Q&A an interview with the author
After years of living with a set of religious demands that he could never live up to, Fil Anderson found himself spiritually bankrupt and emotionally drained. Following a crash-and-burn in professional ministry, he found relief in learning to be with God rather than doing for God. Instead of desperation, he found healing, and a rich new life with God.
What prompted you to write Breaking the Rules?
Fil Anderson: The first "nudge" came shortly after the release of my book Running on Empty during a visit with a close friend. Having read about my three decades-long pursuit of the Christian life and the painful realization that my pursuit wasn’t taking me where I longed to go—deeper into a nurturing and life-giving relationship with God—she graciously wanted to thank me for telling my story. Yet it was apparent that she also wanted to hear more. So after describing how my religious striving had left me spiritually bankrupt and emotionally drained she leaned forward and posed a simple question: "Have you told me the whole story, or is there more?"
My stunned silence must’ve implied to her an answer. "Fil, if there is more of your story than you’ve told, for your own sake and for the sake of others, I hope you’ll dig deeper and tell us more."
Looking back, I guess it was my friend’s urgent plea to dig deeper that prompted me to write Breaking the Rules.
How have you struggled with religion? And what did you mean when you said religion lied to you?
Fil: I’m convinced that everyone enters life with a proud, natural, uncontrollable urge to make their own life better. And so, at an early age, I became convinced that religion’s self-salvation blueprint provided the best plan for satisfying that urge. Thus, swallowing it hook, line and sinker, religion became the center of my life. It was a brilliantly designed and seductively attractive marketing program whereby following Jesus was reduced to following doctrinal beliefs and morals commandments while promising me a better life.
Who is Breaking the Rules written for?
Fil: Breaking the Rules is written for anyone who longs to be loved. For this reason, I believe this book was written for everyone...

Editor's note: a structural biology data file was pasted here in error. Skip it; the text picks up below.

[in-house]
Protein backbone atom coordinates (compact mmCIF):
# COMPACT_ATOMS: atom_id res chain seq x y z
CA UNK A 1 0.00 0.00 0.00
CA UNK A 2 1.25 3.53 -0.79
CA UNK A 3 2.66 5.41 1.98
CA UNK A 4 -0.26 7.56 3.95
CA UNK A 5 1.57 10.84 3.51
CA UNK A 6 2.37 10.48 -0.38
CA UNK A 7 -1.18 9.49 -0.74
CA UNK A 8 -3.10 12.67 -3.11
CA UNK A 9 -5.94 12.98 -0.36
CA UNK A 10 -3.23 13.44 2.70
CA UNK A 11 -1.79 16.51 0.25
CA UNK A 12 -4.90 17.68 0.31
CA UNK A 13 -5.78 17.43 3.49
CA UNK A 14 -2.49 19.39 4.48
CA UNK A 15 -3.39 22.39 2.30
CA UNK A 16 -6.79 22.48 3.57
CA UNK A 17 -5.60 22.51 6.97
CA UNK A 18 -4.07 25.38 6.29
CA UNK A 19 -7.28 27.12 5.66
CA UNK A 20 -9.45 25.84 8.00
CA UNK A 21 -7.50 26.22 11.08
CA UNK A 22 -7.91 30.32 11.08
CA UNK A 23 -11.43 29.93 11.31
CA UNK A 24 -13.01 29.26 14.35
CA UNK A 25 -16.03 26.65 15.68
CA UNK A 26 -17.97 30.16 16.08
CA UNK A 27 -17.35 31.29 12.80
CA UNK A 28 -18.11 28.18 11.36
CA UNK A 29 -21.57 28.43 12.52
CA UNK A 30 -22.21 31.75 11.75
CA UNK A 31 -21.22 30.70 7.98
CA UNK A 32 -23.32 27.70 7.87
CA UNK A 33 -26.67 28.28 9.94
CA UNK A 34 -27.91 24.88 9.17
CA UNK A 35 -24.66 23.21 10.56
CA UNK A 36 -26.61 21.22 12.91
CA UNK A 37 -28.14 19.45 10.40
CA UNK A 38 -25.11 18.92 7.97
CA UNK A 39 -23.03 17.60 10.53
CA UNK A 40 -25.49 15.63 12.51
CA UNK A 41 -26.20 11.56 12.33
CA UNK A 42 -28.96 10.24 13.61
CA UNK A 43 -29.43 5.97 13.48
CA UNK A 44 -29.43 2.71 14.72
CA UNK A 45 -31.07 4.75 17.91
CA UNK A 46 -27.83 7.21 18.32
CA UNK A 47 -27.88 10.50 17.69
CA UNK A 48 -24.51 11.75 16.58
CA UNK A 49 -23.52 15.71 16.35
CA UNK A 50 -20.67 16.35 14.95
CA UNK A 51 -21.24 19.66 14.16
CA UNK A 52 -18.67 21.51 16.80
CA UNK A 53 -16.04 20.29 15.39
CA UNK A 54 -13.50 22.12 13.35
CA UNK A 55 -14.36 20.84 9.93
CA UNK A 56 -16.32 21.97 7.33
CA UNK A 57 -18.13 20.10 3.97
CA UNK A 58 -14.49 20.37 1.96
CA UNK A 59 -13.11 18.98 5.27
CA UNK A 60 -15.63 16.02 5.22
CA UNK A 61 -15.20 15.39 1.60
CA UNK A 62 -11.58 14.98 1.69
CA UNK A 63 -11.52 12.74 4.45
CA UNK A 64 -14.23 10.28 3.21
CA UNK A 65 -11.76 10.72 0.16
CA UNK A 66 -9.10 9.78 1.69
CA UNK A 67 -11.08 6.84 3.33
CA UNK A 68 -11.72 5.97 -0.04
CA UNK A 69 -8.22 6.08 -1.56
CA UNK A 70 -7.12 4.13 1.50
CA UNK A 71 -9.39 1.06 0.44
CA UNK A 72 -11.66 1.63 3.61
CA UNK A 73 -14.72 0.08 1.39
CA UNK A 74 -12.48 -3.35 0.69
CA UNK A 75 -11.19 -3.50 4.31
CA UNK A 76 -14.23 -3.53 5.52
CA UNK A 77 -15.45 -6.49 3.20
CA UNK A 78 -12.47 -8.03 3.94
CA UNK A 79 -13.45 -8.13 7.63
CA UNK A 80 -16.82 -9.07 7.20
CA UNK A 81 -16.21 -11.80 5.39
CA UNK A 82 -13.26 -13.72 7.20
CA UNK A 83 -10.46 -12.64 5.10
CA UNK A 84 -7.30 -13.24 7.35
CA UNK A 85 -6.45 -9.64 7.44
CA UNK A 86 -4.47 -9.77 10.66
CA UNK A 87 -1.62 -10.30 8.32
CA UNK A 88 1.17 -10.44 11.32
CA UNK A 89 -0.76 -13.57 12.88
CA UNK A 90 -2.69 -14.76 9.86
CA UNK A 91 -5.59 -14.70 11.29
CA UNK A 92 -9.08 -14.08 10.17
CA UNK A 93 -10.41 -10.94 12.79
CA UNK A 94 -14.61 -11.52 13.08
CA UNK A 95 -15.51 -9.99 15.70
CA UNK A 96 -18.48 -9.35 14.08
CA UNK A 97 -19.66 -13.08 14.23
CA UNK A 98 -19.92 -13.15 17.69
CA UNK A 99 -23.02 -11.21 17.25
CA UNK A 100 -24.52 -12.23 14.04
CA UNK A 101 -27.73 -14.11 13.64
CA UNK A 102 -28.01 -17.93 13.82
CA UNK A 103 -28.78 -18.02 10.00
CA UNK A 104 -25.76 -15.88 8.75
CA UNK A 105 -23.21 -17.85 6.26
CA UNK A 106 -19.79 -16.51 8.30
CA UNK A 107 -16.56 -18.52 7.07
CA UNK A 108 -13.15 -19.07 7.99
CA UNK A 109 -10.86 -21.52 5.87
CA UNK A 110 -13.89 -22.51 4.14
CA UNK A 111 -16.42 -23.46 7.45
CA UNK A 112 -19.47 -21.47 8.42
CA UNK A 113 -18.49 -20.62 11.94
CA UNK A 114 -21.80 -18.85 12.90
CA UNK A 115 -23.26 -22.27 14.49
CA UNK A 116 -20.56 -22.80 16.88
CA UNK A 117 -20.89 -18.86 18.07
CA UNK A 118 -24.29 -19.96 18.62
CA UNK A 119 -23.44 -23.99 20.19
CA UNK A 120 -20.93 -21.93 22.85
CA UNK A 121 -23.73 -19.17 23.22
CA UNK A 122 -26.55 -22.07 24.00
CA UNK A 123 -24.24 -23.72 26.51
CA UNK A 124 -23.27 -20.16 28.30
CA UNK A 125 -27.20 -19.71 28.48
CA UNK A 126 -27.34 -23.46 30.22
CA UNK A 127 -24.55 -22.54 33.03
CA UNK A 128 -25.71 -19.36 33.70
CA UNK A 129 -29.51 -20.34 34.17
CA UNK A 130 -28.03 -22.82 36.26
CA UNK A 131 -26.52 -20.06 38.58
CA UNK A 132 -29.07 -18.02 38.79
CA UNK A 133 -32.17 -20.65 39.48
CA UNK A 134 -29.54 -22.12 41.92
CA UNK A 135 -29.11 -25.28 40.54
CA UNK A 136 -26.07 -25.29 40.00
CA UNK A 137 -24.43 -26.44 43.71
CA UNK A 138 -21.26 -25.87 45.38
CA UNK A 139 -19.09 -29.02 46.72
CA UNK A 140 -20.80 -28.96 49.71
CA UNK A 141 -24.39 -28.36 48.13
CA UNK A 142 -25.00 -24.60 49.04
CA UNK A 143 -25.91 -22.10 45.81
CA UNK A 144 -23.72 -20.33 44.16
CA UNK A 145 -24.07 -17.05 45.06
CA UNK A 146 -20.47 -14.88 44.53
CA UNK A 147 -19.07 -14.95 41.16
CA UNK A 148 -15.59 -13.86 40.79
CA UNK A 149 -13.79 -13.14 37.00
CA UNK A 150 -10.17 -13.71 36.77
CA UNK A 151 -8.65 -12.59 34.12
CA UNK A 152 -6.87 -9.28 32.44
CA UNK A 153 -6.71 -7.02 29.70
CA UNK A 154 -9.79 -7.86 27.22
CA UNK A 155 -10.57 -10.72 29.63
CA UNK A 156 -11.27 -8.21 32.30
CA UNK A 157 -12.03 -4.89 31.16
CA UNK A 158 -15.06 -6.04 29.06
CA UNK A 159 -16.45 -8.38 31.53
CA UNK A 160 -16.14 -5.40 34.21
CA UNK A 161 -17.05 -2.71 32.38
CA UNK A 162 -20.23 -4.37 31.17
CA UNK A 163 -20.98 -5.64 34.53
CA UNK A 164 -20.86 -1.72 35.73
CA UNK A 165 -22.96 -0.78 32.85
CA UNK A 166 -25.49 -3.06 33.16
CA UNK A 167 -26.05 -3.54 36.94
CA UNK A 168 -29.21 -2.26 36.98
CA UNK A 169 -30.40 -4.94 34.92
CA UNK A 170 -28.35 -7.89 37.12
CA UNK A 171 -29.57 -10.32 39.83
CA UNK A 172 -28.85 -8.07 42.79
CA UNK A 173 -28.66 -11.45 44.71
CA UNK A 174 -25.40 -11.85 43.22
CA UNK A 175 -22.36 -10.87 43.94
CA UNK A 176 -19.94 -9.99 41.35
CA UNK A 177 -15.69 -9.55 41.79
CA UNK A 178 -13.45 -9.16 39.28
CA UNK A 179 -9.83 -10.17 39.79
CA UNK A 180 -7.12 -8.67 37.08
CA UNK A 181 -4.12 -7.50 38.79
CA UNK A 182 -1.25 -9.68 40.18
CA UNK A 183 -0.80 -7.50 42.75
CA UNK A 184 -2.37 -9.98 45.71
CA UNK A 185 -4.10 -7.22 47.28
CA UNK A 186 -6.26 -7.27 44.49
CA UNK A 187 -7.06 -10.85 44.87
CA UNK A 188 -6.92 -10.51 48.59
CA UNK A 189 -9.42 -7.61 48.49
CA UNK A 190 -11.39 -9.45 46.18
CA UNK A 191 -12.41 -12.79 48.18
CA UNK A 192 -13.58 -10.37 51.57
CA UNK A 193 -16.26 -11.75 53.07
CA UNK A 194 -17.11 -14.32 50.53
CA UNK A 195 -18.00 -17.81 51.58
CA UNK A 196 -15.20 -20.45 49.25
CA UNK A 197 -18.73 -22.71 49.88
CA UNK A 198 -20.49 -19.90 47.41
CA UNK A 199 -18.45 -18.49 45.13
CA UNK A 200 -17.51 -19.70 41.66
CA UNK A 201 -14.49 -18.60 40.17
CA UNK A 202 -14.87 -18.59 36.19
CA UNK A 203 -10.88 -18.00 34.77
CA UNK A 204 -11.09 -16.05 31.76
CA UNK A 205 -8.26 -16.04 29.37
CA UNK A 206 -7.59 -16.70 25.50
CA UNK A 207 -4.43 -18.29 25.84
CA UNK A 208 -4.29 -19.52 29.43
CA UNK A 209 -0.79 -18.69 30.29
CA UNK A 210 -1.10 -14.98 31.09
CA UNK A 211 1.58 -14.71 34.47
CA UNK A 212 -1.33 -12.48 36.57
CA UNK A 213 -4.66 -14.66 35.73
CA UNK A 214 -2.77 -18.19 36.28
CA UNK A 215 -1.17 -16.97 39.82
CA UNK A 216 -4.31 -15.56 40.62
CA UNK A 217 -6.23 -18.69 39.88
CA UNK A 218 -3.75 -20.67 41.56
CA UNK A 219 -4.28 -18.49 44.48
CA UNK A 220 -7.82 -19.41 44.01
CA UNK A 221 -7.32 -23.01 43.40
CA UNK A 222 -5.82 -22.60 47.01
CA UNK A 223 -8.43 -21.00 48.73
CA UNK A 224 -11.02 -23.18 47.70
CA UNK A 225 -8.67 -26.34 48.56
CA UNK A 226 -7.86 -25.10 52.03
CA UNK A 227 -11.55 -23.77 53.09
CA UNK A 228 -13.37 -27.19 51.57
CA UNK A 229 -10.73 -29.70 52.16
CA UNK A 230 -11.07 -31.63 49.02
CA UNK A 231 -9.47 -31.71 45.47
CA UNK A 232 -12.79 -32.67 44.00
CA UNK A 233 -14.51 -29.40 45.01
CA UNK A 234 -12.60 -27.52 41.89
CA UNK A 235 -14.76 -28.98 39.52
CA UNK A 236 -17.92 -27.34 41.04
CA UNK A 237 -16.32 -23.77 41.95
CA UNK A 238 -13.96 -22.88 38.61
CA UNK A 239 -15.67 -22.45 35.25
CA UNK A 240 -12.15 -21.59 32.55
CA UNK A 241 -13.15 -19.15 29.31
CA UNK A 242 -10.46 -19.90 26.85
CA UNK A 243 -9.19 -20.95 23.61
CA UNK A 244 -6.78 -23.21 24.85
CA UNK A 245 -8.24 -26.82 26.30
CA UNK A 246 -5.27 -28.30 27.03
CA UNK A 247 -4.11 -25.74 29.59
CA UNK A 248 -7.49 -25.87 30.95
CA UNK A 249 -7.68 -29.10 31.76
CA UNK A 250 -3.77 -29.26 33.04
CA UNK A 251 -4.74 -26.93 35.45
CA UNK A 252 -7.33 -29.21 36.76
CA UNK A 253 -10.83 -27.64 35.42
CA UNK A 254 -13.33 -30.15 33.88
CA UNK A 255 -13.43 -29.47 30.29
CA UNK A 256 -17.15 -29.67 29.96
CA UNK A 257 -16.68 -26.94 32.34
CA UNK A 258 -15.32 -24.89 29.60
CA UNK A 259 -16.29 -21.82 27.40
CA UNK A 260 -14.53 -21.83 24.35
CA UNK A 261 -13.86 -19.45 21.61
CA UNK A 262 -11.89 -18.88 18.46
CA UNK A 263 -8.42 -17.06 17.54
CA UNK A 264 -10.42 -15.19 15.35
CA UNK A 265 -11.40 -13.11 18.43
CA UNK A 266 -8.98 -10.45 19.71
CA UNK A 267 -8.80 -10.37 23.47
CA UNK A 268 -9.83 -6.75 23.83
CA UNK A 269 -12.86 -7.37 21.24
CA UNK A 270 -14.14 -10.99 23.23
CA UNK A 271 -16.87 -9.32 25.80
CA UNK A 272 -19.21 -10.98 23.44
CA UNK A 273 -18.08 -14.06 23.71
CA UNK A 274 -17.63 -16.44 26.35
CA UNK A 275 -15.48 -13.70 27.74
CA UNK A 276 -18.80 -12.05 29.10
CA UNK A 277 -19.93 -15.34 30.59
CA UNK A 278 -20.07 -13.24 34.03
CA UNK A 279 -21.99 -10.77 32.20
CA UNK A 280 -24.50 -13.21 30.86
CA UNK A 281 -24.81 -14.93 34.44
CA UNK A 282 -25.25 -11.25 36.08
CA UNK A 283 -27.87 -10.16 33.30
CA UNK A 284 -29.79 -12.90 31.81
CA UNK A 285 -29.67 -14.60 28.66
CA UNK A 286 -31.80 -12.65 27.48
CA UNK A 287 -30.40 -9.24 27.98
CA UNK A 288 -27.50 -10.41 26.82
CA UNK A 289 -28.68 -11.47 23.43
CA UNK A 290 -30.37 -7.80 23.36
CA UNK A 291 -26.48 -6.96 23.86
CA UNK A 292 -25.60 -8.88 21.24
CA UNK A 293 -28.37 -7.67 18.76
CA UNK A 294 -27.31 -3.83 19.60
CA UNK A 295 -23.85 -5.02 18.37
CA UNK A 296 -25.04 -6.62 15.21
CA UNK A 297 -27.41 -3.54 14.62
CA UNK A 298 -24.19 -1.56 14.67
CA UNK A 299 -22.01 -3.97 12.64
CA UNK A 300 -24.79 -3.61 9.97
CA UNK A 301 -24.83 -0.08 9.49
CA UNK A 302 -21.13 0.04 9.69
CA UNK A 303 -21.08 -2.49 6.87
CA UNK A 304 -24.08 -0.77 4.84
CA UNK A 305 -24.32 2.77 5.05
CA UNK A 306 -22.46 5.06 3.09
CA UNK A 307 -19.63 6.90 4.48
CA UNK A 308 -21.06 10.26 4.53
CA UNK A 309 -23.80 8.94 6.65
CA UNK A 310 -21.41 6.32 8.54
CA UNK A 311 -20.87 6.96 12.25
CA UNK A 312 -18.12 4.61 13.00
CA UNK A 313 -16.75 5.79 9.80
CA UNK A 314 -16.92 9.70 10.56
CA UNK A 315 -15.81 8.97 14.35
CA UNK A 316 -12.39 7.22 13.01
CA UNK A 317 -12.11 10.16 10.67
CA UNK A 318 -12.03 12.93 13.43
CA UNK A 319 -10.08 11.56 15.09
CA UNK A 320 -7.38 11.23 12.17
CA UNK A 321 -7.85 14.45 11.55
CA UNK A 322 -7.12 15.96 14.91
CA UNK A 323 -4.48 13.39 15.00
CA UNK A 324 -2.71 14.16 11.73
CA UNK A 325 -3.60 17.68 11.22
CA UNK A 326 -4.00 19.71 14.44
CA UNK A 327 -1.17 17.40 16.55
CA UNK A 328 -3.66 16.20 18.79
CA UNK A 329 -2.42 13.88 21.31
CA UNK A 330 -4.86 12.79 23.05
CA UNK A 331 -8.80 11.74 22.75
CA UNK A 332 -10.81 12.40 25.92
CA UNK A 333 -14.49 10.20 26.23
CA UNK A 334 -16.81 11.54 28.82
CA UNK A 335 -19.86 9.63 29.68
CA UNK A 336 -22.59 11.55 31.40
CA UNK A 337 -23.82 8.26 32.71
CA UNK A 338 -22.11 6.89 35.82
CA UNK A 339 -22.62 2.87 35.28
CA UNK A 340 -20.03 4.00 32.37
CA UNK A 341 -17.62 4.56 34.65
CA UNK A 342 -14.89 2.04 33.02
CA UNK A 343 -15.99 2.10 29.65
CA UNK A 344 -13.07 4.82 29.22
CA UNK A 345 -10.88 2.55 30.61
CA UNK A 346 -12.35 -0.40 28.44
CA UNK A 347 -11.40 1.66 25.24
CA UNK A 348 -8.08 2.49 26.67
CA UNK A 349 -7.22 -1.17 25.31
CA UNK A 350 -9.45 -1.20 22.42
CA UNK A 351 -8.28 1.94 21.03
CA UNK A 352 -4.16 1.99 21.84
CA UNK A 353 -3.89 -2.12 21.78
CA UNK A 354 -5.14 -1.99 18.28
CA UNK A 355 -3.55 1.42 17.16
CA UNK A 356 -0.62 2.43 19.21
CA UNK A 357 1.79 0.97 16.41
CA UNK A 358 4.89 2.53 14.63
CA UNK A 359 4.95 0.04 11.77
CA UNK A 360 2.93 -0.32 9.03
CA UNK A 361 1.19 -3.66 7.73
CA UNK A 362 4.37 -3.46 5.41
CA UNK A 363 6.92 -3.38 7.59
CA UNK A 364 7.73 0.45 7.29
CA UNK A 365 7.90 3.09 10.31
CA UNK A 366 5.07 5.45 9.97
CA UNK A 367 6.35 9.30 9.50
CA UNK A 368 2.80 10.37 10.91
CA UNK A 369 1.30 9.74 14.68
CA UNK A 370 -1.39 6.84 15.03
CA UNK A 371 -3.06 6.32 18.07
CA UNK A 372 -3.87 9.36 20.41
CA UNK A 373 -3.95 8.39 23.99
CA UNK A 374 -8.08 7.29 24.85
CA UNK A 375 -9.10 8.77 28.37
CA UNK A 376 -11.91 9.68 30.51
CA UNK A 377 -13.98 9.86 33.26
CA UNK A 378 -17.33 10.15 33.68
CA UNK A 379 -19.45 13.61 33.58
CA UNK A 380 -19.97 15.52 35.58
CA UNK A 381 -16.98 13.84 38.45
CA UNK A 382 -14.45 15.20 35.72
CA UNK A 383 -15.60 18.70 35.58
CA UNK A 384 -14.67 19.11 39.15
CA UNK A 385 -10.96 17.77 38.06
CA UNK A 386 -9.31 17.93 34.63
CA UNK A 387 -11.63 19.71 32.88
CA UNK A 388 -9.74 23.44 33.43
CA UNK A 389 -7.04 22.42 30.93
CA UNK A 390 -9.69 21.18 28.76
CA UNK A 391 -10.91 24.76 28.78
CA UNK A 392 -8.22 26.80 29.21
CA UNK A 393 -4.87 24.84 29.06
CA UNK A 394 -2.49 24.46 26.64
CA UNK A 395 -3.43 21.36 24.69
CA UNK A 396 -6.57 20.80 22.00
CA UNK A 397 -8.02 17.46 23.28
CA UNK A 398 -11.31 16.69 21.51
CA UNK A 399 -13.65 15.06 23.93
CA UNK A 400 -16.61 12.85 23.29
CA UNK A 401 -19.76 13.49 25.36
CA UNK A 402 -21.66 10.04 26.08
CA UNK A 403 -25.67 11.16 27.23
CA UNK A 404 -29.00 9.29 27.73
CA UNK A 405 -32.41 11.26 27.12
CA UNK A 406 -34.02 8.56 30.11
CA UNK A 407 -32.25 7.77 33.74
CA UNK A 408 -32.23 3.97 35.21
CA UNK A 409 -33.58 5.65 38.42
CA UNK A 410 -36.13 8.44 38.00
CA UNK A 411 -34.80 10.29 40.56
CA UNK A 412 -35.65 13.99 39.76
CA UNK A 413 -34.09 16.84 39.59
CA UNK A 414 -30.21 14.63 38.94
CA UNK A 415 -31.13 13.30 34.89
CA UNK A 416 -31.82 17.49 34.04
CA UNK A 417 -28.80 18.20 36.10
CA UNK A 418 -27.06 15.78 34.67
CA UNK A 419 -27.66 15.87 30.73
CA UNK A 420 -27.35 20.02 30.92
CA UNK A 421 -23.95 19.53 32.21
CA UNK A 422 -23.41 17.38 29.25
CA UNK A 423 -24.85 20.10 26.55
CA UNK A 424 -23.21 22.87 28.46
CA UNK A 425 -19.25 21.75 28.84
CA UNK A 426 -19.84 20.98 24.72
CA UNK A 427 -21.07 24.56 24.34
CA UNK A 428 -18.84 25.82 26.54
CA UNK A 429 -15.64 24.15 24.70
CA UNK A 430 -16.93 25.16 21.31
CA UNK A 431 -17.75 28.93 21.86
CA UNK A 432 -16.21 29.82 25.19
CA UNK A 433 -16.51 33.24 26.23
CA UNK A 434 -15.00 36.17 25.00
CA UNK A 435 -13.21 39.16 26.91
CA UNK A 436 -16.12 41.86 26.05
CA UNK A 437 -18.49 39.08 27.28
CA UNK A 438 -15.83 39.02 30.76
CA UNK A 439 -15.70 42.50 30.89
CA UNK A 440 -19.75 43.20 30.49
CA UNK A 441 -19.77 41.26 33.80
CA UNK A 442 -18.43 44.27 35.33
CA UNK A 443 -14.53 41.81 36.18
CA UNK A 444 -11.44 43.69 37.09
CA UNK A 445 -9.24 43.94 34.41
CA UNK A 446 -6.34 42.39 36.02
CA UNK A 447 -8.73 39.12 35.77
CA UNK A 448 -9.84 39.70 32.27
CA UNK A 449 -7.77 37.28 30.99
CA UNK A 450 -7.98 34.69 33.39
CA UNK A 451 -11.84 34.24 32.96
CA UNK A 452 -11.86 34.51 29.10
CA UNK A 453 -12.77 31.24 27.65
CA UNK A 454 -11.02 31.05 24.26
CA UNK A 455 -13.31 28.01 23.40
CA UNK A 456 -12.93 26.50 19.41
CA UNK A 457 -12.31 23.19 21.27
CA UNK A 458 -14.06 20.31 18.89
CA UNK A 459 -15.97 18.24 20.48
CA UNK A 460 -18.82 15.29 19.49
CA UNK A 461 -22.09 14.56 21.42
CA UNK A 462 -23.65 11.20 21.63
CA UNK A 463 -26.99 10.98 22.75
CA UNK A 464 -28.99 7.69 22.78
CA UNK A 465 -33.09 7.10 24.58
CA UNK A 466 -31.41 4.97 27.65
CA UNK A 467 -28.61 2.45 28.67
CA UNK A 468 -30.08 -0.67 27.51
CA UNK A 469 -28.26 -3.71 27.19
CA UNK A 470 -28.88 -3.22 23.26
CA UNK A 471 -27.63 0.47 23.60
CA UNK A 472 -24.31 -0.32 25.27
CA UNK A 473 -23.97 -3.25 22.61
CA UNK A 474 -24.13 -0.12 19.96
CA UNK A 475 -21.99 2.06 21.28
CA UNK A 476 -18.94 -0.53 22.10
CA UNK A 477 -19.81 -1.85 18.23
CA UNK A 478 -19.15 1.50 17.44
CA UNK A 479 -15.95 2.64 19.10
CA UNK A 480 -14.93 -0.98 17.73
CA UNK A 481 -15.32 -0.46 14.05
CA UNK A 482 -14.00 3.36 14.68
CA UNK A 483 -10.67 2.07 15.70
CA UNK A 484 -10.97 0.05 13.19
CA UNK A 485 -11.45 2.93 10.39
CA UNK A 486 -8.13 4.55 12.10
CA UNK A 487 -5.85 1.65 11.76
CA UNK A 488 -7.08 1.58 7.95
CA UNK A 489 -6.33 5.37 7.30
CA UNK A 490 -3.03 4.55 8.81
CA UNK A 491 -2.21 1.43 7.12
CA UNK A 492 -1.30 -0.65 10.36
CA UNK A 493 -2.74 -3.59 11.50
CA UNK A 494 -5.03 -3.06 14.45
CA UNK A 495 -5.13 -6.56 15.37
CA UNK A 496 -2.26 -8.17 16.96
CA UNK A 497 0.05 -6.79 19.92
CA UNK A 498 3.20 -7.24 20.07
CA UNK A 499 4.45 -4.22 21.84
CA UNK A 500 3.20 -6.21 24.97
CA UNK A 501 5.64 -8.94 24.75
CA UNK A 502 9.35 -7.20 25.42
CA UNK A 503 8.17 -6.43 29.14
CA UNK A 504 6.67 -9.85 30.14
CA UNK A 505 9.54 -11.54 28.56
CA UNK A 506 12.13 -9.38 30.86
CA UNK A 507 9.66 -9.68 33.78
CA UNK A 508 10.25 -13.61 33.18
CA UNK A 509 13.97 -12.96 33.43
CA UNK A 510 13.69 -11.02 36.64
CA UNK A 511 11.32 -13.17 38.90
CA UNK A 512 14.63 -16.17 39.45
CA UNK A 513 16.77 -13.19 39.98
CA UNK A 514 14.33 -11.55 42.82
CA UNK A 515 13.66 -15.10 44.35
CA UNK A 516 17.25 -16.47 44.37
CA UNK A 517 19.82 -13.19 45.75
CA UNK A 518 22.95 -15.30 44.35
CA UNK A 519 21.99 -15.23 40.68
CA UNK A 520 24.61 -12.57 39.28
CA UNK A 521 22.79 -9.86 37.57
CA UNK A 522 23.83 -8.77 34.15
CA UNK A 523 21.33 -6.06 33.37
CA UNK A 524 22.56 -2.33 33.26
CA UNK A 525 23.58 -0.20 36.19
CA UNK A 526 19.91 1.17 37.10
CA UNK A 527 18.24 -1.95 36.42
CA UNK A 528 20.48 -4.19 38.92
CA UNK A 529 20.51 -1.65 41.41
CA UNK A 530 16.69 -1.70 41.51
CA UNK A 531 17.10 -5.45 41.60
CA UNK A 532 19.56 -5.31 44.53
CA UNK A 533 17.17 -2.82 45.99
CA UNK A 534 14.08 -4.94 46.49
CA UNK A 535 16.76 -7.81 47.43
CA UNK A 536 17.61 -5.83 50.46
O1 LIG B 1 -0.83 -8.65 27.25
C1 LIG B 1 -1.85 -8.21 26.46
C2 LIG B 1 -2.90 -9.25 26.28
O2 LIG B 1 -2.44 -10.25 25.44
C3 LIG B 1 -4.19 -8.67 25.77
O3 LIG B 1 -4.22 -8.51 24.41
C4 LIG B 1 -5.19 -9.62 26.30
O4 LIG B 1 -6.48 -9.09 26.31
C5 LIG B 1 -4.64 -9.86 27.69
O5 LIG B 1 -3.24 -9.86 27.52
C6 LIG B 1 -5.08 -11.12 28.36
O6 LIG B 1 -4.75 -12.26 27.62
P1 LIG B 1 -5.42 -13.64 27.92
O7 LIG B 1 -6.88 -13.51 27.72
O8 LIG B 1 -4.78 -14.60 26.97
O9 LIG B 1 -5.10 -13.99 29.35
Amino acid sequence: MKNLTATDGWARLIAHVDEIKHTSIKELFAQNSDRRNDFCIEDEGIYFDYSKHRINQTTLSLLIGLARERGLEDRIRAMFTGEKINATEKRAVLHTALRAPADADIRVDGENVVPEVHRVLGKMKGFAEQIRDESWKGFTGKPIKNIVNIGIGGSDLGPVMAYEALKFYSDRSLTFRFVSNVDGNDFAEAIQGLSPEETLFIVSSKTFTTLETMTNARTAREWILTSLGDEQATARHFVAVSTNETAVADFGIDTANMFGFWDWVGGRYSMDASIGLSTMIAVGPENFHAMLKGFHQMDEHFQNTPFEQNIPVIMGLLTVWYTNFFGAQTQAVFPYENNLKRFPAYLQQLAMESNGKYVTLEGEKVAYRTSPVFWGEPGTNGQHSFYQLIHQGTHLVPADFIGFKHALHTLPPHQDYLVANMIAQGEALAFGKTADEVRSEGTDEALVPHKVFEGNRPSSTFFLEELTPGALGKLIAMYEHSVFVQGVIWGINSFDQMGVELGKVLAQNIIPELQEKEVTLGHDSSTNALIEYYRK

- Tired & weary souls burned out by the demands & pressures that unbending rule-keeping religion requires.
- People sick and tired of religious hypocrisy.
- "Churched" people frustrated & disappointed that their life hasn’t been transformed.
- Religious people needing encouragement or permission to trade the rigors of religious performance for intimacy with Jesus.
- People that religion tells its followers to avoid.
- People being destroyed by their mistakes and foolish choices.
Breaking the Rules truly is written for everyone... prostitutes and Pharisees, rich and poor, porn stars and preachers, gays and straights, Republicans and Democrats, head cases and scholars, adulterers and saints, losers and successes of all kinds. It’s written for people who need to quit trusting in their own ability to live for Jesus, and simply trust in Jesus instead; whose astonishing invitation is simply "Live in me. Make your home in me just as I do in you" (John 15:4 ).
What do you hope readers take away from Breaking the Rules?
Fil: The first step to a richer, fuller life is giving up the lie that living in intimate union with Jesus depends on you. The life God uniquely designed for us to live and for which our hearts naturally yearn cannot be achieved by means of our own effort, no matter how disciplined we may be. Instead it comes only by way of a few prepositions, with, in and for, what Eugene Peterson calls "prepositional participation." These prepositions join us to God and God’s action. They are essentially the ways and means of being in on and participating in what God is doing. With, in and for. These are the authoritative connecting, enabling, relationship-forging words that set us on the course God designed us to follow.